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Old 09-26-2014, 09:37 AM
 
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Has anyone ever run into looking at land and finding out that the town requires minimum s.f. requirements for single family homes? I am not talking about subdivisions or HOA's, this is town requirements embedded into the zoning regs. A friend has recently run into this in NC where they dictate 2,000 s.f. - which is ridiculous IMHO.

It is one thing to restrict use and preserve an area's character by zoning - but the requirement of dwelling size seems like overstepping and snob zoning. Seems more about tax revenue than anything else.

The state has a building code which essentially says a dwelling has to be safe and habitable. Many towns and counties go by that. Only certain towns seem to have this.

Curious there are known (and successful) legal challenges to this sort of practice.
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Old 09-26-2014, 12:29 PM
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Location: Long Island / NYC
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Of course it's snob zoning, it's meant to keep cheaper housing out, and perhaps lower-income people. I read something about legal challenges to it, can't remember where.
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Old 09-26-2014, 05:37 PM
 
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Most places have minimum requirements for new construction but more often than not it's a formula related to the number of bedrooms. It's also common to set a minimum size and ceiling height for bedrooms, minimum window size, number of outlets, etc.

So if you're trying to build a 4 or 5 bedroom house and they're telling you that you need a minimum of 2,000 s/f of heated space that shouldn't be surprising.

If you're trying to build a 2 or 3 bedroom house and they're still telling you 2,000 then that's ridiculous. OTOH, you could always just "heat" the garage then close off the duct work after you move in. Or put in a basement. There's usually a work around like that.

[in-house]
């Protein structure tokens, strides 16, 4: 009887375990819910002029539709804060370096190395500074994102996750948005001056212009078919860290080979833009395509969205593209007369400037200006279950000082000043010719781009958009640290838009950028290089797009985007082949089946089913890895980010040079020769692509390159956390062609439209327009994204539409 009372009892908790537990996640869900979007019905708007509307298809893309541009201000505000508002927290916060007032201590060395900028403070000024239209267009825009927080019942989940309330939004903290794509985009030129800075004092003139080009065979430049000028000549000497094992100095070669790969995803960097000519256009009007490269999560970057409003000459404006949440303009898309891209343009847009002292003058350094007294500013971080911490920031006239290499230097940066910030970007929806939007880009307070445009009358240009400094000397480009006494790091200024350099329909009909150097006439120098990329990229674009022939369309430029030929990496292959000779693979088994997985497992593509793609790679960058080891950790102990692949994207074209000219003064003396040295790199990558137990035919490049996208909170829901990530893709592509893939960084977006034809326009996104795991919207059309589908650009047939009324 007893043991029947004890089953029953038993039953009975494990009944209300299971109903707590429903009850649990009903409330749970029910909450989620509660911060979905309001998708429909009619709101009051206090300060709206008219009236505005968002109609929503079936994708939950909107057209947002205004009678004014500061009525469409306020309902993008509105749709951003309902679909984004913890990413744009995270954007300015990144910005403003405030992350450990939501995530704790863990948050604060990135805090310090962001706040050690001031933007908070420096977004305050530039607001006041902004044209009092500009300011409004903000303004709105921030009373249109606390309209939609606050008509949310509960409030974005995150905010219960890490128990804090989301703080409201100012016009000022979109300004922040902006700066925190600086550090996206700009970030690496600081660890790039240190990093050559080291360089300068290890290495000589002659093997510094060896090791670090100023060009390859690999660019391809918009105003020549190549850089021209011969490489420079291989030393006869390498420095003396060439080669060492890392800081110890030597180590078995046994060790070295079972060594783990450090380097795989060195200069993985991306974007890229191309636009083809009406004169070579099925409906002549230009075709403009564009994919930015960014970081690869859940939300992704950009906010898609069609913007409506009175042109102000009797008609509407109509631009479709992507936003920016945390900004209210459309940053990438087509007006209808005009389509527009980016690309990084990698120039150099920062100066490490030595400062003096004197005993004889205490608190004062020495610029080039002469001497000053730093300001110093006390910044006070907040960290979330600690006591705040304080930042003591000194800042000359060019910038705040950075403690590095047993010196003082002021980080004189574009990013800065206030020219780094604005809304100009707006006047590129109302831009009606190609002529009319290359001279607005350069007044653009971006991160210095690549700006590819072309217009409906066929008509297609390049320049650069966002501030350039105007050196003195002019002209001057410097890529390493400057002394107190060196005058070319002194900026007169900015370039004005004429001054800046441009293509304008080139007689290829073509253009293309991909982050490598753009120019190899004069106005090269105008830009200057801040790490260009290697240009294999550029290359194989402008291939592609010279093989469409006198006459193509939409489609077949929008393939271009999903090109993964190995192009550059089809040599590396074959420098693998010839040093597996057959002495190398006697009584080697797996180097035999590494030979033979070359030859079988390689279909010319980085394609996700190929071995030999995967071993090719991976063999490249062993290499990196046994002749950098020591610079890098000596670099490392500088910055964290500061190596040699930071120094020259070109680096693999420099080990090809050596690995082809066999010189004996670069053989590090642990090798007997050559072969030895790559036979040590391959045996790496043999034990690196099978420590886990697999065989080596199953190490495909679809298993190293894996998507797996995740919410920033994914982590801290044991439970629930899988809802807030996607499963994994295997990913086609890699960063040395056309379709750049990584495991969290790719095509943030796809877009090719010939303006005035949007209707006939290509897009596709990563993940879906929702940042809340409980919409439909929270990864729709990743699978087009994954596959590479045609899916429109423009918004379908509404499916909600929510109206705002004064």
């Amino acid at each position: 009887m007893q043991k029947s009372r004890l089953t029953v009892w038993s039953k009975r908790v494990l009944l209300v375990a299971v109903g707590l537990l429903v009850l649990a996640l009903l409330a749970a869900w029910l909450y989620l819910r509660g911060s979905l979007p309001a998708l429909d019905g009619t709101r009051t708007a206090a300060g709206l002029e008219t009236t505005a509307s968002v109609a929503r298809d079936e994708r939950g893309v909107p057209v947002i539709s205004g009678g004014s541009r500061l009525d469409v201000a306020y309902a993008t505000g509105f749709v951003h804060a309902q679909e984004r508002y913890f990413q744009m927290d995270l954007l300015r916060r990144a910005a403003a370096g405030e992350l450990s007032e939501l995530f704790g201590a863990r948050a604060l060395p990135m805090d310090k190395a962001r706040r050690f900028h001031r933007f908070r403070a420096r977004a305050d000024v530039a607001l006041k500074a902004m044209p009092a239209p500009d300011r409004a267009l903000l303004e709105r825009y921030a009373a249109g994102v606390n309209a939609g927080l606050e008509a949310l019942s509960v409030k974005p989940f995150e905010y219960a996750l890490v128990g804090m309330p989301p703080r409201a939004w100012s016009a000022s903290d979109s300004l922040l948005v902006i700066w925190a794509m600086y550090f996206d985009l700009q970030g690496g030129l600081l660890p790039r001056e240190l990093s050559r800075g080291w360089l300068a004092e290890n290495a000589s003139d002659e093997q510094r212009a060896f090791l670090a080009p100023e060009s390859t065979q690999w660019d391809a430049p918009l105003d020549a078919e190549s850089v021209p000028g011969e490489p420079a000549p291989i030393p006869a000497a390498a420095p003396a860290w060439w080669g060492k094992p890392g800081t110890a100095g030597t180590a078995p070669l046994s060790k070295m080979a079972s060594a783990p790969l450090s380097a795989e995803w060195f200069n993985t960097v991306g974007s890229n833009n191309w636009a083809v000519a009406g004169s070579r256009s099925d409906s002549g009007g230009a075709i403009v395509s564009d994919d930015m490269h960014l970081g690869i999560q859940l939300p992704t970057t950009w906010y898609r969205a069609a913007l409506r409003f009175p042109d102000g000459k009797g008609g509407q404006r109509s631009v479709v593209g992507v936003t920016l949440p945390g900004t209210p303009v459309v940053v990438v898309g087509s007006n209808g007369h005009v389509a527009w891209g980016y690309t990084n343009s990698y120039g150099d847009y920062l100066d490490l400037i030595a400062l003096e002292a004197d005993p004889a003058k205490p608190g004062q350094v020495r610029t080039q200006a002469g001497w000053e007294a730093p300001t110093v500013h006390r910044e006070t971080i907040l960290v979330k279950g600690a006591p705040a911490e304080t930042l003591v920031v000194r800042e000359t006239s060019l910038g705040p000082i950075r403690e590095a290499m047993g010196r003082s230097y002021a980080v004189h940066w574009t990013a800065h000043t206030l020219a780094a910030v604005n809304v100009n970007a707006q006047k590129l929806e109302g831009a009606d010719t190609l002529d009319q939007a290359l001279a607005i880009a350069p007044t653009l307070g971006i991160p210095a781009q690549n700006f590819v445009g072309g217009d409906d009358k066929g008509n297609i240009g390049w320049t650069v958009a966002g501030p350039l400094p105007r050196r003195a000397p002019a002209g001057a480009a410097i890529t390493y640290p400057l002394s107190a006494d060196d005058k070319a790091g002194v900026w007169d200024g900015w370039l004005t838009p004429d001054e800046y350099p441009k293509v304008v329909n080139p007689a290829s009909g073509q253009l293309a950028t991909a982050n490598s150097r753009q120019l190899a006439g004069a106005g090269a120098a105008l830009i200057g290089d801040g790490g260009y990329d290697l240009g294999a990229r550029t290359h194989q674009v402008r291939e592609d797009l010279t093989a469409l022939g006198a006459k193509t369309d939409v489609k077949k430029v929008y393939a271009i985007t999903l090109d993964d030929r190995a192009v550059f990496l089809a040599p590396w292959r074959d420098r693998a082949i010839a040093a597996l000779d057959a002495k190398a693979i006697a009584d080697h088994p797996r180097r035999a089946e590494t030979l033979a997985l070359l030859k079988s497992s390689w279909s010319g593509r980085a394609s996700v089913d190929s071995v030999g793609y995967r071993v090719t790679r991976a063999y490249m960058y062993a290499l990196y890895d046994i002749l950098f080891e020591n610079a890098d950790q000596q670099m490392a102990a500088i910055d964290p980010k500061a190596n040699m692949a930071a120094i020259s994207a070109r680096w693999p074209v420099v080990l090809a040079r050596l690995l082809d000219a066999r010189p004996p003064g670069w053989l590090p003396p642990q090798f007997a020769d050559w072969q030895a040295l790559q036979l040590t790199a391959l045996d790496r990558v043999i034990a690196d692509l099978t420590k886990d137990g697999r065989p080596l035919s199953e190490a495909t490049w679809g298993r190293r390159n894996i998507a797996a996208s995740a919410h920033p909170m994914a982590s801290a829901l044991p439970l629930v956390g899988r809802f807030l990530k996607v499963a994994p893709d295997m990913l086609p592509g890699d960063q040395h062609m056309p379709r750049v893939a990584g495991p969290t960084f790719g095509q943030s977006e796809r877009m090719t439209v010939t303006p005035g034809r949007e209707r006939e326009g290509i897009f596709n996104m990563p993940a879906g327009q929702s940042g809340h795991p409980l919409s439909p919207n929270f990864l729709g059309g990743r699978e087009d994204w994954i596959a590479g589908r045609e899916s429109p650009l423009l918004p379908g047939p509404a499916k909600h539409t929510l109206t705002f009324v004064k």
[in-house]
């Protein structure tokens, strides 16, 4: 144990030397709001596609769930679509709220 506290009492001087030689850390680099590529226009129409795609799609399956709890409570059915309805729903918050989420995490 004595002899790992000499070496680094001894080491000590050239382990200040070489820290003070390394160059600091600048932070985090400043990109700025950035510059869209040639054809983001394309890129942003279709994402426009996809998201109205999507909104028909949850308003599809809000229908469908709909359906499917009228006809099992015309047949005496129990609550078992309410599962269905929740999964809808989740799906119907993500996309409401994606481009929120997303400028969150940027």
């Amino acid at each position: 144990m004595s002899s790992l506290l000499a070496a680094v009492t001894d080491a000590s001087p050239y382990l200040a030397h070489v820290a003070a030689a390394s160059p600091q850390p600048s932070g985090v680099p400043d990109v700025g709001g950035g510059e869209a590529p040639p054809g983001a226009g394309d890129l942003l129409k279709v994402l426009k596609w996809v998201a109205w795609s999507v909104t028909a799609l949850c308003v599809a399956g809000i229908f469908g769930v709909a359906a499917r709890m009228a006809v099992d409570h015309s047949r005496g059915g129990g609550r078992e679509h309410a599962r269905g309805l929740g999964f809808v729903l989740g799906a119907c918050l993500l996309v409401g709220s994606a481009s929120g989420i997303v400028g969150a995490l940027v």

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Old 09-29-2014, 06:07 PM
 
Location: Vallejo
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Quote:
Originally Posted by nei View Post
Of course it's snob zoning, it's meant to keep cheaper housing out, and perhaps lower-income people. I read something about legal challenges to it, can't remember where.
Not square feet, but single-family only buildings was challenged here in California and the courts said it was fine. Not exaclty SFH only. They do allow churches there, for example. Just no gas stations, apartments, guest cottages.
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Old 10-05-2014, 04:23 PM
 
Location: North Beach, MD on the Chesapeake
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Some of it isn't the locality but the state which imposes size limits, usually related to an adopted livability code.

Typical numbers are 100 sq. ft. for a bedroom with an additional 50 sq. ft. for each additional occupant. There is also a requirement of a gross 250 sq. ft. per occupant in the house.

These are aimed more at rentals but SFHs usually have to follow them since they can be converted to rentals overnight.
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Old 10-12-2014, 09:12 PM
 
Location: Moku Nui, Hawaii
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Depending on which Building Code the area is using, there will be minimum requirements in there. I think the minimum in the International Building Code is 320 square feet or some such that is labelled as an "efficiency Dwelling", but I could be getting that confused with my County's requirements, so don't quote me on that.
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Old 10-13-2014, 02:14 PM
 
Location: Connecticut
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Many towns have minimum size requirements. It dates back to the days of tenements in cities where the building owner would try and carve out as many aprtments as possible in a building to maximize return. The minimums were set to protect people and provide better quality housing. I will say that 2,000 s.f. sounds very high. I have seen towns here in Connecticut require as low as 1,000 s.f. They do this to prevent shacks from being built. Jay
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Old 10-13-2014, 06:15 PM
 
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In areas zoned single family, most common are minimum lot size and minimum square footage. Other restrictions are on the building code side: no plastic pipe, fire sprinklers required, 200-amp minimum electric service, and so on.
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